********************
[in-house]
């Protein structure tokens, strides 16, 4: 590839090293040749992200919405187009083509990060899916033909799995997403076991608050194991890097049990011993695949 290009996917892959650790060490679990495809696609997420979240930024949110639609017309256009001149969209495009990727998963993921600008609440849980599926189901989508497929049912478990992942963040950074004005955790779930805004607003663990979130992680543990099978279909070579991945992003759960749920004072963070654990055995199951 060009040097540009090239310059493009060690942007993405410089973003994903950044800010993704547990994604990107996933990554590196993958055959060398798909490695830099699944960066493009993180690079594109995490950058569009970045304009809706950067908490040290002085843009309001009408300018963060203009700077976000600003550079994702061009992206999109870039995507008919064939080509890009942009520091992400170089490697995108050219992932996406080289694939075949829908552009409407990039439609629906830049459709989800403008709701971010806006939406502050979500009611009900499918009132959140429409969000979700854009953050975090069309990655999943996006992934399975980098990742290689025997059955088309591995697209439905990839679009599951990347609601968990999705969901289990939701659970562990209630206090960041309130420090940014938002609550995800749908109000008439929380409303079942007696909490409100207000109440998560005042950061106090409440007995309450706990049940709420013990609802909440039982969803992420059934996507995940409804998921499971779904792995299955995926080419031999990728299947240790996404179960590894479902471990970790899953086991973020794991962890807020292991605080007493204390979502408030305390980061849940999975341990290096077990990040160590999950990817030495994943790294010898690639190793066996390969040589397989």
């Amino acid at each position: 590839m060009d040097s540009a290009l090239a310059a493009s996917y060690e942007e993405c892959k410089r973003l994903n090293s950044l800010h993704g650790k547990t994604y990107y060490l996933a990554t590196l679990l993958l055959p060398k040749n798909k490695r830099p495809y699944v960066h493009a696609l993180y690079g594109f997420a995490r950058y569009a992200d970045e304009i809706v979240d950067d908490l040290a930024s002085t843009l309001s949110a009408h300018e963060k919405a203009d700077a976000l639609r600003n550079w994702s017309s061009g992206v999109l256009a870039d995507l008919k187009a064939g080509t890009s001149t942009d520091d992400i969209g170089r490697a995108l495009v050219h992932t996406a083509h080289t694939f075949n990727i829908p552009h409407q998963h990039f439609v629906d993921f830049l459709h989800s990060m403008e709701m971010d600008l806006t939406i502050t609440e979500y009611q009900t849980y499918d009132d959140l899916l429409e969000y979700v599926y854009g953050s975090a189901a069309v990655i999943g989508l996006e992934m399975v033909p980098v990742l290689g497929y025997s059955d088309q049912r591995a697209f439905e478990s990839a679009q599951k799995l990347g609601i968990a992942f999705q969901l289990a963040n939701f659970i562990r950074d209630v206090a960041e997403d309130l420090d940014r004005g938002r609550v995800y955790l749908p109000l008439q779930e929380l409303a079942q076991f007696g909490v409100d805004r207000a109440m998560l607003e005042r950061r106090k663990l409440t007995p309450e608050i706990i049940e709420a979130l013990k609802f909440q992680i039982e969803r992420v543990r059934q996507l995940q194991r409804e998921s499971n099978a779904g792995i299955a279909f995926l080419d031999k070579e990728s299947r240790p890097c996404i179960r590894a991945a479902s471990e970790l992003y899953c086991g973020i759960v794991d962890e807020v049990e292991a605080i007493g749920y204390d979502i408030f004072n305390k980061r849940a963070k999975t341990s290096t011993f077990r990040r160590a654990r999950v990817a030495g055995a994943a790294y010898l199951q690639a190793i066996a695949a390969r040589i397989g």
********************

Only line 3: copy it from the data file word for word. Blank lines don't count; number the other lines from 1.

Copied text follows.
């Amino acid at each position: 590839m060009d040097s540009a290009l090239a310059a493009s996917y060690e942007e993405c892959k410089r973003l994903n090293s950044l800010h993704g650790k547990t994604y990107y060490l996933a990554t590196l679990l993958l055959p060398k040749n798909k490695r830099p495809y699944v960066h493009a696609l993180y690079g594109f997420a995490r950058y569009a992200d970045e304009i809706v979240d950067d908490l040290a930024s002085t843009l309001s949110a009408h300018e963060k919405a203009d700077a976000l639609r600003n550079w994702s017309s061009g992206v999109l256009a870039d995507l008919k187009a064939g080509t890009s001149t942009d520091d992400i969209g170089r490697a995108l495009v050219h992932t996406a083509h080289t694939f075949n990727i829908p552009h409407q998963h990039f439609v629906d993921f830049l459709h989800s990060m403008e709701m971010d600008l806006t939406i502050t609440e979500y009611q009900t849980y499918d009132d959140l899916l429409e969000y979700v599926y854009g953050s975090a189901a069309v990655i999943g989508l996006e992934m399975v033909p980098v990742l290689g497929y025997s059955d088309q049912r591995a697209f439905e478990s990839a679009q599951k799995l990347g609601i968990a992942f999705q969901l289990a963040n939701f659970i562990r950074d209630v206090a960041e997403d309130l420090d940014r004005g938002r609550v995800y955790l749908p109000l008439q779930e929380l409303a079942q076991f007696g909490v409100d805004r207000a109440m998560l607003e005042r950061r106090k663990l409440t007995p309450e608050i706990i049940e709420a979130l013990k609802f909440q992680i039982e969803r992420v543990r059934q996507l995940q194991r409804e998921s499971n099978a779904g792995i299955a279909f995926l080419d031999k070579e990728s299947r240790p890097c996404i179960r590894a991945a479902s471990e970790l992003y899953c086991g973020i759960v794991d962890e807020v049990e292991a605080i007493g749920y204390d979502i408030f004072n305390k980061r849940a963070k999975t341990s290096t011993f077990r990040r160590a654990r999950v990817a030495g055995a994943a790294y010898l199951q690639a190793i066996a695949a390969r040589i397989g």